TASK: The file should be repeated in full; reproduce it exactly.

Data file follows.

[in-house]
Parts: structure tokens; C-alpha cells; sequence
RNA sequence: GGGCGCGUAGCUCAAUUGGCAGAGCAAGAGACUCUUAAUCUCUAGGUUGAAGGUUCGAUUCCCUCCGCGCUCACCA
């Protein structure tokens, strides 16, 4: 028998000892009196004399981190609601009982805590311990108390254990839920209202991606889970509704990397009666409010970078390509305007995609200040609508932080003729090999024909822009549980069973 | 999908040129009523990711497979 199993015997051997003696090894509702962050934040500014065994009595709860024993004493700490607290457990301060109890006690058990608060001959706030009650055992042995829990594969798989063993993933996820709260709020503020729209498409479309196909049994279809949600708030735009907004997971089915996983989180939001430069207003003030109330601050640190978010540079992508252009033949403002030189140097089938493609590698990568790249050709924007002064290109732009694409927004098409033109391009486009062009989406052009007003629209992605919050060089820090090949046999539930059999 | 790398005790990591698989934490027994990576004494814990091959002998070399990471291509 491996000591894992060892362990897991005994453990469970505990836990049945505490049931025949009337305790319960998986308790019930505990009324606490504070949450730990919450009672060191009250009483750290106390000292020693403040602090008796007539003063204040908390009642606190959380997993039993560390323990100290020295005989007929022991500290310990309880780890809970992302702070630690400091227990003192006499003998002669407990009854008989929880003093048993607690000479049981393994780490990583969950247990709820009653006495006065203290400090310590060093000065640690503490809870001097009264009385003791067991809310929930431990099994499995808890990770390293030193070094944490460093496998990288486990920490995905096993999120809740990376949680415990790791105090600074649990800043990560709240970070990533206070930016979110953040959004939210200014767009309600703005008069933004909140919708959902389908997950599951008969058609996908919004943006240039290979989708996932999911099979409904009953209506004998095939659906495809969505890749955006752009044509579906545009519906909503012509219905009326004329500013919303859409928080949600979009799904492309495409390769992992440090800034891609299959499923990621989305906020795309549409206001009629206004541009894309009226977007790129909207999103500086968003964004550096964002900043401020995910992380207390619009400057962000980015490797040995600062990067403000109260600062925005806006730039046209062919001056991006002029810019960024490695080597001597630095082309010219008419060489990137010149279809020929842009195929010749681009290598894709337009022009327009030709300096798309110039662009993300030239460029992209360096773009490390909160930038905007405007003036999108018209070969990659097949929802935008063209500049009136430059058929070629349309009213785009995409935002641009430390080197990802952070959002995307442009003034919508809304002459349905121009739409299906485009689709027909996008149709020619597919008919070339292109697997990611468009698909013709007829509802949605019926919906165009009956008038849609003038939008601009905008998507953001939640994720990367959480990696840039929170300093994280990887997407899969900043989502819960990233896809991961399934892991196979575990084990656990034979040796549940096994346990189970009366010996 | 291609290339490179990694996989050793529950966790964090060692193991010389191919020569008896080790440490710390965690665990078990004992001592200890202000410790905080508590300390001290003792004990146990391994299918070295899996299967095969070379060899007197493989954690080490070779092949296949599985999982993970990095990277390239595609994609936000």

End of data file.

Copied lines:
[in-house]
Parts: structure tokens; C-alpha cells; sequence
RNA sequence: GGGCGCGUAGCUCAAUUGGCAGAGCAAGAGACUCUUAAUCUCUAGGUUGAAGGUUCGAUUCCCUCCGCGCUCACCA
């Protein structure tokens, strides 16, 4: 028998000892009196004399981190609601009982805590311990108390254990839920209202991606889970509704990397009666409010970078390509305007995609200040609508932080003729090999024909822009549980069973 | 999908040129009523990711497979 199993015997051997003696090894509702962050934040500014065994009595709860024993004493700490607290457990301060109890006690058990608060001959706030009650055992042995829990594969798989063993993933996820709260709020503020729209498409479309196909049994279809949600708030735009907004997971089915996983989180939001430069207003003030109330601050640190978010540079992508252009033949403002030189140097089938493609590698990568790249050709924007002064290109732009694409927004098409033109391009486009062009989406052009007003629209992605919050060089820090090949046999539930059999 | 790398005790990591698989934490027994990576004494814990091959002998070399990471291509 491996000591894992060892362990897991005994453990469970505990836990049945505490049931025949009337305790319960998986308790019930505990009324606490504070949450730990919450009672060191009250009483750290106390000292020693403040602090008796007539003063204040908390009642606190959380997993039993560390323990100290020295005989007929022991500290310990309880780890809970992302702070630690400091227990003192006499003998002669407990009854008989929880003093048993607690000479049981393994780490990583969950247990709820009653006495006065203290400090310590060093000065640690503490809870001097009264009385003791067991809310929930431990099994499995808890990770390293030193070094944490460093496998990288486990920490995905096993999120809740990376949680415990790791105090600074649990800043990560709240970070990533206070930016979110953040959004939210200014767009309600703005008069933004909140919708959902389908997950599951008969058609996908919004943006240039290979989708996932999911099979409904009953209506004998095939659906495809969505890749955006752009044509579906545009519906909503012509219905009326004329500013919303859409928080949600979009799904492309495409390769992992440090800034891609299959499923990621989305906020795309549409206001009629206004541009894309009226977007790129909207999103500086968003964004550096964002900043401020995910992380207390619009400057962000980015490797040995600062990067403000109260600062925005806006730039046209062919001056991006002029810019960024490695080597001597630095082309010219008419060489990137010149279809020929842009195929010749681009290598894709337009022009327009030709300096798309110039662009993300030239460029992209360096773009490390909160930038905007405007003036999108018209070969990659097949929802935008063209500049009136430059058929070629349309009213785009995409935002641009430390080197990802952070959002995307442009003034919508809304002459349905121009739409299906485009689709027909996008149709020619597919008919070339292109697997990611468009698909013709007829509802949605019926919906165009009956008038849609003038939008601009905008998507953001939640994720990367959480990696840039929170300093994280990887997407899969900043989502819960990233896809991961399934892991196979575990084990656990034979040796549940096994346990189970009366010996 | 291609290339490179990694996989050793529950966790964090060692193991010389191919020569008896080790440490710390965690665990078990004992001592200890202000410790905080508590300390001290003792004990146990391994299918070295899996299967095969070379060899007197493989954690080490070779092949296949599985999982993970990095990277390239595609994609936000």